The Alfa Romeo Stelvio isn’t the best SUV, but it came close.
The Italian-made model was a finalist for the 2018 North American Utility of The Year award, losing out in the end to the Volvo XC60. The Stelvio got the nod from a jury of journalists because it’s strong on the “sport,” even if it can’t compete with Volvo’s luxury, technology, residual value, reputation for reliability…I’ll stop there.
It’s Alfa Romeo’s first-ever SUV, and the apple didn’t fall to far from the tree. The Stelvio is built on the same platform as the Alfa Romeo Giula, which has proven to be one of the most entertaining sports sedans on sale today. It inherits the same curvy, eye-catching styling, plus a well-balanced platform that comes standard with all-wheel-drive at a starting price of $42,990.
That’s right in the mix with premium European competitors like the Jaguar F-Pace and Audi Q5 – but the Stelvio outguns them all with a 280 hp 2.0-liter turbocharged four-cylinder that’s the most powerful at that price point.
It’s matched to an 8-speed automatic transmission that can be shifted manually via racy, steering column-mounted aluminum paddles that are roughly the size of elephant ears. You’ll want to use them often, at least to help make the growly exhaust bark.
The wheel itself impresses from the first quarter-turn. Seconds after pulling away from the curb you can tell you’re driving something special. The Stelvio is responsive in a way that very few vehicles are these days, let alone SUVs. It’s a lot like the Mazda CX-5 in that regard, and comparing it to a much cheaper model like that isn’t a dig, because the Mazda is a good one.
The Stelvio is a lot quicker, of course, and has a black magically-tuned suspension that delivers sharp handling while taking the edge off big bumps. It can cross over exposed train tracks nearly as smoothly as a train riding down those same tracks.
The comfort of the ride carries over into the cabin, which isn’t the roomiest in class but can manage four adults fine. It’s not lavishly-appointed, but its styling has a kind of 1970s sports car vibe that’s enhanced by the italic font on the gauges. The luggage compartment is longer and deeper than the exterior suggests, but the sloping rear roofline does take a big hunk out of the vertical space.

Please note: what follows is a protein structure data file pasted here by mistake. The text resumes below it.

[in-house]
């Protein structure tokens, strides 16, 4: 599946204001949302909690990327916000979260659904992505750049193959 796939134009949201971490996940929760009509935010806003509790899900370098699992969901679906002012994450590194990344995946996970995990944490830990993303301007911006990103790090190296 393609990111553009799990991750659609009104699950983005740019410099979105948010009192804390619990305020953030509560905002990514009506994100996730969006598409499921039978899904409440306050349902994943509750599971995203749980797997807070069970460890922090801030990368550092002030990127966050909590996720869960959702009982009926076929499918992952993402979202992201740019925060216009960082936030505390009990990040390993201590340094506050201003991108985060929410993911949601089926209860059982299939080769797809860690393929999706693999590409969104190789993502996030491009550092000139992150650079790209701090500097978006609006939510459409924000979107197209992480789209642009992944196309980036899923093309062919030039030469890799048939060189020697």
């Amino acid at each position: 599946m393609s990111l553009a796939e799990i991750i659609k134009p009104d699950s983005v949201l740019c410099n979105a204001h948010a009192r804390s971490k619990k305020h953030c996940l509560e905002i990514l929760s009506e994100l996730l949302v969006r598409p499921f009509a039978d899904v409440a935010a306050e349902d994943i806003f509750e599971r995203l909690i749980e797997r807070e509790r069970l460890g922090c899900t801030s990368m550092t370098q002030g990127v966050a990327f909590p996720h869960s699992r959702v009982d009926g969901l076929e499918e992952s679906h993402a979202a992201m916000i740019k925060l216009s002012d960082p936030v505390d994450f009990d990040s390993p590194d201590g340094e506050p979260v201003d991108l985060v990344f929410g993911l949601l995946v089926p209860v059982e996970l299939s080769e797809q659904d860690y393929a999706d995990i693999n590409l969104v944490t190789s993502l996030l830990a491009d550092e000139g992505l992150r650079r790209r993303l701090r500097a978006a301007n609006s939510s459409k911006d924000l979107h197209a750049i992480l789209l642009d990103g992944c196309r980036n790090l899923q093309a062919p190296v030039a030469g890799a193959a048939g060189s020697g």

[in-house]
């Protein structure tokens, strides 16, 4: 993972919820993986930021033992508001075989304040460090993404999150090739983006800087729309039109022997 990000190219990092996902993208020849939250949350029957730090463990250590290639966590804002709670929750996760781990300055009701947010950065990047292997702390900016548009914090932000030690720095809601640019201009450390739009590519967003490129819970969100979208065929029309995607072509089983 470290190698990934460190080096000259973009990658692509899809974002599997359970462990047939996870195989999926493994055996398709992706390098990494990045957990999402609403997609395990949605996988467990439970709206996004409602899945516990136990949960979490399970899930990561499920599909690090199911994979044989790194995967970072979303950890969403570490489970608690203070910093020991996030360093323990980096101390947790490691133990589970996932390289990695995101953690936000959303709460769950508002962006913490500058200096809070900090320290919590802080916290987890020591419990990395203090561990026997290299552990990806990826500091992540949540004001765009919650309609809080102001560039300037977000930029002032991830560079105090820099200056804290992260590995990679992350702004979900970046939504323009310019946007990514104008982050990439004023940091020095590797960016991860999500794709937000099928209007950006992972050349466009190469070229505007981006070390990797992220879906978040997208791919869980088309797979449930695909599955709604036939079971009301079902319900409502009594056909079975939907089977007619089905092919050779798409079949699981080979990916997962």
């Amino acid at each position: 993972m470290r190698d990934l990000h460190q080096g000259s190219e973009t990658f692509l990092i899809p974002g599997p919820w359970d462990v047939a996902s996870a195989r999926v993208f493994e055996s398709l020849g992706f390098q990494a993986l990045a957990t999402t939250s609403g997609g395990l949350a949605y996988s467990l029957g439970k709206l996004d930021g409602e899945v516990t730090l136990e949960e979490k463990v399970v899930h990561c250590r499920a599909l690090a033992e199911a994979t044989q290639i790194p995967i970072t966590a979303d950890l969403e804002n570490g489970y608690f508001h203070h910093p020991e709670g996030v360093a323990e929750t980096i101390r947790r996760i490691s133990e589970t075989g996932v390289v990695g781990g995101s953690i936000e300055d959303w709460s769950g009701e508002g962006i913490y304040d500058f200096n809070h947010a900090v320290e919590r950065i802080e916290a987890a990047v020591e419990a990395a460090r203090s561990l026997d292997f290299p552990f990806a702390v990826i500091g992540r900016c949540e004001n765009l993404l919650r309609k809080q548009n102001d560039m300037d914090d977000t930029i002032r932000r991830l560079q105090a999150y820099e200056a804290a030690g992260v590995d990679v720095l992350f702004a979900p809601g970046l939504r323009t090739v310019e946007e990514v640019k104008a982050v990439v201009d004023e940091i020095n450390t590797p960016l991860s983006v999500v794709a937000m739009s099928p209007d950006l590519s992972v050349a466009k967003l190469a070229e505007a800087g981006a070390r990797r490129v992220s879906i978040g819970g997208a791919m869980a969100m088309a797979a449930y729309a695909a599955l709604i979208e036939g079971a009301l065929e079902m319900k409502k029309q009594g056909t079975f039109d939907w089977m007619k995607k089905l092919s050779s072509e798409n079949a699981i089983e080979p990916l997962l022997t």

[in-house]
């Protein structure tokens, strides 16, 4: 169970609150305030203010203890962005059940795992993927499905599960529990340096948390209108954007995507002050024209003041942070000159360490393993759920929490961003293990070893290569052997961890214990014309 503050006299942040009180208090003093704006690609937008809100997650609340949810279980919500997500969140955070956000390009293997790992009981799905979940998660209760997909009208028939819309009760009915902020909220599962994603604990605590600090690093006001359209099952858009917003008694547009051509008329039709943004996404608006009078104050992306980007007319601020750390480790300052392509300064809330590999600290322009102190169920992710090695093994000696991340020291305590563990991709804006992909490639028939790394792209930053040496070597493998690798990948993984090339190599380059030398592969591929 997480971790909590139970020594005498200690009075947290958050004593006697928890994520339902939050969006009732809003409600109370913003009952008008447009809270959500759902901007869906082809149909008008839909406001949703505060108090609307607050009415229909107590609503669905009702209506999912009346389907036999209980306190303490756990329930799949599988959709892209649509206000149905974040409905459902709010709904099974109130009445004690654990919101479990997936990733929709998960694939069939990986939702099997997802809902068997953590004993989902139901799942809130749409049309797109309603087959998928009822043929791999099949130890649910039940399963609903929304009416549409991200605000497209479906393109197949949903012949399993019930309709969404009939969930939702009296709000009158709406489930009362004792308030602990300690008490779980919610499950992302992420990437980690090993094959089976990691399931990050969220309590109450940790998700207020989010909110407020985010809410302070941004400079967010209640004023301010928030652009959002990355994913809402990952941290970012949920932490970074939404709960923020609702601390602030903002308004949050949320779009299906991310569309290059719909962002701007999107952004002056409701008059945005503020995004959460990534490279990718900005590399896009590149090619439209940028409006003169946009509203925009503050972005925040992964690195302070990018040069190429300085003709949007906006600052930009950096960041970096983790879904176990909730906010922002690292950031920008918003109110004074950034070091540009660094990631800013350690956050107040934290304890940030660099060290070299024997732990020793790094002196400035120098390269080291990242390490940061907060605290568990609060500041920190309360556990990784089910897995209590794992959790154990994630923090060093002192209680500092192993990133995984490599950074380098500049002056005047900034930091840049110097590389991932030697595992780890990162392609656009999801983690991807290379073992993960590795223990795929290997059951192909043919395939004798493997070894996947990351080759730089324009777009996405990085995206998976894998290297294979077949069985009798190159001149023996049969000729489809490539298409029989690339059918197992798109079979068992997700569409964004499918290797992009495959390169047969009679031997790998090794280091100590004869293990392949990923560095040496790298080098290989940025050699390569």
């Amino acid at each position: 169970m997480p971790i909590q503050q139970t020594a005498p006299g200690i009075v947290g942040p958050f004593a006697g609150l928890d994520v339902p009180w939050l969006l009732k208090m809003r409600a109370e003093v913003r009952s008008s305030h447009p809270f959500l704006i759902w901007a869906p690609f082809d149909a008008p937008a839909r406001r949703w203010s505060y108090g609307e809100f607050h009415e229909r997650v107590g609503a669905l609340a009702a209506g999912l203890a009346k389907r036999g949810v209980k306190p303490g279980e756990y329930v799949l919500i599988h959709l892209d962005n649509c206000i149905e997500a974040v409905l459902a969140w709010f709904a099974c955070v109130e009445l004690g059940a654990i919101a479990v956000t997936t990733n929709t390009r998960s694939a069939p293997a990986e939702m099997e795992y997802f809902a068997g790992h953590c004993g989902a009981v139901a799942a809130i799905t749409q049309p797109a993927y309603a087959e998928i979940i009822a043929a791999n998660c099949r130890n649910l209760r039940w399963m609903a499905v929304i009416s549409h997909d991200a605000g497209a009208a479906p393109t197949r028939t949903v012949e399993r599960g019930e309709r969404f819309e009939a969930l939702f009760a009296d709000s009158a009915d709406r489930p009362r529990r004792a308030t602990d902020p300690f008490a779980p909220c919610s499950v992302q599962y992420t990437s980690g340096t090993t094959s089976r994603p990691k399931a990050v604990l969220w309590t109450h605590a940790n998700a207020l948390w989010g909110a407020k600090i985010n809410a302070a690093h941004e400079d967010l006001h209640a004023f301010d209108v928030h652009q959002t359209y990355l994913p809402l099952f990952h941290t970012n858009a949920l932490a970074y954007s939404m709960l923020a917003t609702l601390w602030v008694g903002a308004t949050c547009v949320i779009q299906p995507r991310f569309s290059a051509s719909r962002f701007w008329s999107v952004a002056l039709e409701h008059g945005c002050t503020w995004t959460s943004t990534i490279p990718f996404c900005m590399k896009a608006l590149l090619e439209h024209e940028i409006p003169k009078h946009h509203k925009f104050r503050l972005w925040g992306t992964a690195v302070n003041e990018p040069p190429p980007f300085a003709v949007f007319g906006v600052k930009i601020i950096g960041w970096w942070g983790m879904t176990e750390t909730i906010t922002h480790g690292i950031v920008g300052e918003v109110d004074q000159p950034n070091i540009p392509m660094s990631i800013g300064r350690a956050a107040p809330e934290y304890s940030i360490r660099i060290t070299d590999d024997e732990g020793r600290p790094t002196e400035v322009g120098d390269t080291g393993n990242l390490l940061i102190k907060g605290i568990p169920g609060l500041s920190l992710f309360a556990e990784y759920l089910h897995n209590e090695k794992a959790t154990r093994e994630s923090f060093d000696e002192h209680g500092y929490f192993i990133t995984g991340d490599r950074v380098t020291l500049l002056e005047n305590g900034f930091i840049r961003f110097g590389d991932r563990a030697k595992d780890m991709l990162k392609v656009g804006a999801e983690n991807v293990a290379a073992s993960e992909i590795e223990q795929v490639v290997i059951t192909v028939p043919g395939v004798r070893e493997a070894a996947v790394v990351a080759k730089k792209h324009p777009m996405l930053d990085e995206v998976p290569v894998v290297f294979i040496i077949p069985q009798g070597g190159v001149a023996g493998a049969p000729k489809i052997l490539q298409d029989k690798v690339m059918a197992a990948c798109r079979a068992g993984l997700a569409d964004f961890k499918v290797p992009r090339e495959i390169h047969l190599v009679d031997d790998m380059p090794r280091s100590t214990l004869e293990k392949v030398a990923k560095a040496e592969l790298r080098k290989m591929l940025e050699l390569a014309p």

Since this is a driver’s kind of car, it’s a little light on the autonomous features, but it does have a blind spot warning system and one of the best adaptive cruise controls I’ve tried. Some abruptly apply the brakes as you approach a car in front of you, but the Stelvio slows down gently like its running into a giant MyPillow.
You won’t want it to. On the right twisty road (like its namesake Stelvio Pass in Italy, I’m sure,) it can deliver the thrills. The drivetrain is so rear-biased that you can even coax it to do donuts in the snow, and losing yourself in the excellence of it is an occupational hazard for those who enjoy having a clean driving record.
Luckily the car is entertaining enough on its own, because the infotainment system leaves a lot to be desired. It has the basics, but there’s not a lot going on. It’s controlled by a knob instead of a touchscreen, and the whole thing feels dated and clumsy.
As far as reliability is concerned, there aren’t enough Stelivos on the road yet to get a good picture, but there wasn’t a squeak or rattle to be heard on my test car, even after 8,000 hard-earned miles of press fleet duty. That said, the sunroof did get stuck a couple of times during the sub-freezing week that I had it. Thankfully not for too long when it did.
That was the only issue I experienced, and one easily remedied by not choosing that $1,350 option. Although a little wind in the hair does seem right in an Alfa Romeo, which the Stelvio definitely is.
2018 Alfa Romeo Stelvio
Base price: $42,990
As tested: $52,985
Type: 5-passenger, 4-door all-wheel-drive SUV
Engine: 2.0-liter turbocharged 4-cylinder
Power: 280 hp, 305 lb-ft
Transmission: 8-speed automatic
MPG: 22 city/28 hwy